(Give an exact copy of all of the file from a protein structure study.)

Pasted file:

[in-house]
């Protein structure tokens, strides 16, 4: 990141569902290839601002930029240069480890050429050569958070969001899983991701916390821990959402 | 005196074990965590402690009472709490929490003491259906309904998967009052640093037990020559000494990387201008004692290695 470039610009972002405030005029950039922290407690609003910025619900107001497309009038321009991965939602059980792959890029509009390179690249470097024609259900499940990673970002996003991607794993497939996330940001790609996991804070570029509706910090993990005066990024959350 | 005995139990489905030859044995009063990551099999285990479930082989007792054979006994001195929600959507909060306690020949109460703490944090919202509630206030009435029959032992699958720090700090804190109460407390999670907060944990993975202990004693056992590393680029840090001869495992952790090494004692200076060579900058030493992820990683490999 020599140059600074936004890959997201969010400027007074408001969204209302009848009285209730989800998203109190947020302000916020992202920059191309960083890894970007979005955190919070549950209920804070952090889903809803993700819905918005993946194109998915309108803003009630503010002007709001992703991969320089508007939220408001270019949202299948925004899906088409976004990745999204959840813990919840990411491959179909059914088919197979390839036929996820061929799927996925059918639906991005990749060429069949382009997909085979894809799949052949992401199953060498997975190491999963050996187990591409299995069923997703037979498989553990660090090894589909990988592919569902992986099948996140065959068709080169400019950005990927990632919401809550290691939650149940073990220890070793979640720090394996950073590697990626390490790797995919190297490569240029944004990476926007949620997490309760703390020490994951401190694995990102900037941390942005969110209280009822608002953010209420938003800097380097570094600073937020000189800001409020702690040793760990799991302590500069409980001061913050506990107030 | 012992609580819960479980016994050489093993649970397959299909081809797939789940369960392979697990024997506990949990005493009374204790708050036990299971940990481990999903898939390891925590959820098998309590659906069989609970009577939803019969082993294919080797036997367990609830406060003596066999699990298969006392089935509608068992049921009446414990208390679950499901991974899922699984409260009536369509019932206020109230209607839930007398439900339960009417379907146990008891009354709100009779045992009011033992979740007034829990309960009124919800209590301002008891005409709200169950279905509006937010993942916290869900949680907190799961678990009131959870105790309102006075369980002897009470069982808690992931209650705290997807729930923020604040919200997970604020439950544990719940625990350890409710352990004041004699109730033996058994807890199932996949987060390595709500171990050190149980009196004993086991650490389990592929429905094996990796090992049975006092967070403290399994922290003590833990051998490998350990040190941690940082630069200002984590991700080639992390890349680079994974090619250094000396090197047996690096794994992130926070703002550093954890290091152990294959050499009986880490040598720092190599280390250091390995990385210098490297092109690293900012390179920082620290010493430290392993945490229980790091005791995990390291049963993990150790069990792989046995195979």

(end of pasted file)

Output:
[in-house]
């Protein structure tokens, strides 16, 4: 990141569902290839601002930029240069480890050429050569958070969001899983991701916390821990959402 | 005196074990965590402690009472709490929490003491259906309904998967009052640093037990020559000494990387201008004692290695 470039610009972002405030005029950039922290407690609003910025619900107001497309009038321009991965939602059980792959890029509009390179690249470097024609259900499940990673970002996003991607794993497939996330940001790609996991804070570029509706910090993990005066990024959350 | 005995139990489905030859044995009063990551099999285990479930082989007792054979006994001195929600959507909060306690020949109460703490944090919202509630206030009435029959032992699958720090700090804190109460407390999670907060944990993975202990004693056992590393680029840090001869495992952790090494004692200076060579900058030493992820990683490999 020599140059600074936004890959997201969010400027007074408001969204209302009848009285209730989800998203109190947020302000916020992202920059191309960083890894970007979005955190919070549950209920804070952090889903809803993700819905918005993946194109998915309108803003009630503010002007709001992703991969320089508007939220408001270019949202299948925004899906088409976004990745999204959840813990919840990411491959179909059914088919197979390839036929996820061929799927996925059918639906991005990749060429069949382009997909085979894809799949052949992401199953060498997975190491999963050996187990591409299995069923997703037979498989553990660090090894589909990988592919569902992986099948996140065959068709080169400019950005990927990632919401809550290691939650149940073990220890070793979640720090394996950073590697990626390490790797995919190297490569240029944004990476926007949620997490309760703390020490994951401190694995990102900037941390942005969110209280009822608002953010209420938003800097380097570094600073937020000189800001409020702690040793760990799991302590500069409980001061913050506990107030 | 012992609580819960479980016994050489093993649970397959299909081809797939789940369960392979697990024997506990949990005493009374204790708050036990299971940990481990999903898939390891925590959820098998309590659906069989609970009577939803019969082993294919080797036997367990609830406060003596066999699990298969006392089935509608068992049921009446414990208390679950499901991974899922699984409260009536369509019932206020109230209607839930007398439900339960009417379907146990008891009354709100009779045992009011033992979740007034829990309960009124919800209590301002008891005409709200169950279905509006937010993942916290869900949680907190799961678990009131959870105790309102006075369980002897009470069982808690992931209650705290997807729930923020604040919200997970604020439950544990719940625990350890409710352990004041004699109730033996058994807890199932996949987060390595709500171990050190149980009196004993086991650490389990592929429905094996990796090992049975006092967070403290399994922290003590833990051998490998350990040190941690940082630069200002984590991700080639992390890349680079994974090619250094000396090197047996690096794994992130926070703002550093954890290091152990294959050499009986880490040598720092190599280390250091390995990385210098490297092109690293900012390179920082620290010493430290392993945490229980790091005791995990390291049963993990150790069990792989046995195979």